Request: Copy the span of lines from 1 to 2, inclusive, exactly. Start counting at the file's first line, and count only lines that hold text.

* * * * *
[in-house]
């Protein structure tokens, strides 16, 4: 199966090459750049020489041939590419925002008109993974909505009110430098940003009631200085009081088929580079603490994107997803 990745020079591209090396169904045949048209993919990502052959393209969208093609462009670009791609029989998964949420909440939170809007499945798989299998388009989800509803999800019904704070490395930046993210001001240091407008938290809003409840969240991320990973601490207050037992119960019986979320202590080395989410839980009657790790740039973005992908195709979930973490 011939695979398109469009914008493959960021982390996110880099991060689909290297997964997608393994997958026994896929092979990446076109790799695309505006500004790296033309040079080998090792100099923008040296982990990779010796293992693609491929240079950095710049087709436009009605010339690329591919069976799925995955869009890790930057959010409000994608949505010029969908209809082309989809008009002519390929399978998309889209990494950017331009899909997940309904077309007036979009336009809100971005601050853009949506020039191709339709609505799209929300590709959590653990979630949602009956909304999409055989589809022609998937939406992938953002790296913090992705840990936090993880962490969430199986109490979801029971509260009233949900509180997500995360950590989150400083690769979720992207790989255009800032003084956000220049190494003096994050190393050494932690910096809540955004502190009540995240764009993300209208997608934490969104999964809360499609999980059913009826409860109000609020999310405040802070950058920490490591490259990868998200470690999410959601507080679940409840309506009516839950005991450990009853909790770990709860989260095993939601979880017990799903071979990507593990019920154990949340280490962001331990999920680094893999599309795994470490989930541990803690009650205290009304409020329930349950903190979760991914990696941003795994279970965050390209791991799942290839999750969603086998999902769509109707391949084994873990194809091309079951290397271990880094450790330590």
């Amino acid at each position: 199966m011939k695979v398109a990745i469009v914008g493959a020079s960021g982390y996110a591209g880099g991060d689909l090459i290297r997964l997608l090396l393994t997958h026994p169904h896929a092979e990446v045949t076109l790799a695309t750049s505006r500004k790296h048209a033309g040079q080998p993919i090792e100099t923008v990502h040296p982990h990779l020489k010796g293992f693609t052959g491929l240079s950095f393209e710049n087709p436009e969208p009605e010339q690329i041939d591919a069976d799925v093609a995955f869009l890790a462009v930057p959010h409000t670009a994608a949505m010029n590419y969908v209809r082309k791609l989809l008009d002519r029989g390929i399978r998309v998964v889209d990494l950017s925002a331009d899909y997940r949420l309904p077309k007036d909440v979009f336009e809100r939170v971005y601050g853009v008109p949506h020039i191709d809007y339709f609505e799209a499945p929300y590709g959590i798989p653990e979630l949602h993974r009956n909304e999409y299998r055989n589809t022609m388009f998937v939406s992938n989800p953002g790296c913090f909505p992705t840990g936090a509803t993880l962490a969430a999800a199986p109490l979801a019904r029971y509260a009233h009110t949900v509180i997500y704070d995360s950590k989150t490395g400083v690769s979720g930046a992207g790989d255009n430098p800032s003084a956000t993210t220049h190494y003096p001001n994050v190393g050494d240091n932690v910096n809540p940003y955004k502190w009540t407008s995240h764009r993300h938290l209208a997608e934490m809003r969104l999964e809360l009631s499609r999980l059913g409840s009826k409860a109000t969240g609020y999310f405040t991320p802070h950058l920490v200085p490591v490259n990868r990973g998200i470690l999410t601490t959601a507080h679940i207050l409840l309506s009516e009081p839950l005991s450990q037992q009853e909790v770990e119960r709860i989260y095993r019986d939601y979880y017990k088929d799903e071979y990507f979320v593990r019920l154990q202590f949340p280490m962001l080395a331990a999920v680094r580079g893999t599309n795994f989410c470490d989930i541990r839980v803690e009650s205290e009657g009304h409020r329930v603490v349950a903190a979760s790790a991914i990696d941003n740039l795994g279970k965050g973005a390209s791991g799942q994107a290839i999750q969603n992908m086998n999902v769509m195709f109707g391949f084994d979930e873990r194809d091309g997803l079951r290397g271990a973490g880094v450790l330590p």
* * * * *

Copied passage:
[in-house]
């Protein structure tokens, strides 16, 4: 199966090459750049020489041939590419925002008109993974909505009110430098940003009631200085009081088929580079603490994107997803 990745020079591209090396169904045949048209993919990502052959393209969208093609462009670009791609029989998964949420909440939170809007499945798989299998388009989800509803999800019904704070490395930046993210001001240091407008938290809003409840969240991320990973601490207050037992119960019986979320202590080395989410839980009657790790740039973005992908195709979930973490 011939695979398109469009914008493959960021982390996110880099991060689909290297997964997608393994997958026994896929092979990446076109790799695309505006500004790296033309040079080998090792100099923008040296982990990779010796293992693609491929240079950095710049087709436009009605010339690329591919069976799925995955869009890790930057959010409000994608949505010029969908209809082309989809008009002519390929399978998309889209990494950017331009899909997940309904077309007036979009336009809100971005601050853009949506020039191709339709609505799209929300590709959590653990979630949602009956909304999409055989589809022609998937939406992938953002790296913090992705840990936090993880962490969430199986109490979801029971509260009233949900509180997500995360950590989150400083690769979720992207790989255009800032003084956000220049190494003096994050190393050494932690910096809540955004502190009540995240764009993300209208997608934490969104999964809360499609999980059913009826409860109000609020999310405040802070950058920490490591490259990868998200470690999410959601507080679940409840309506009516839950005991450990009853909790770990709860989260095993939601979880017990799903071979990507593990019920154990949340280490962001331990999920680094893999599309795994470490989930541990803690009650205290009304409020329930349950903190979760991914990696941003795994279970965050390209791991799942290839999750969603086998999902769509109707391949084994873990194809091309079951290397271990880094450790330590």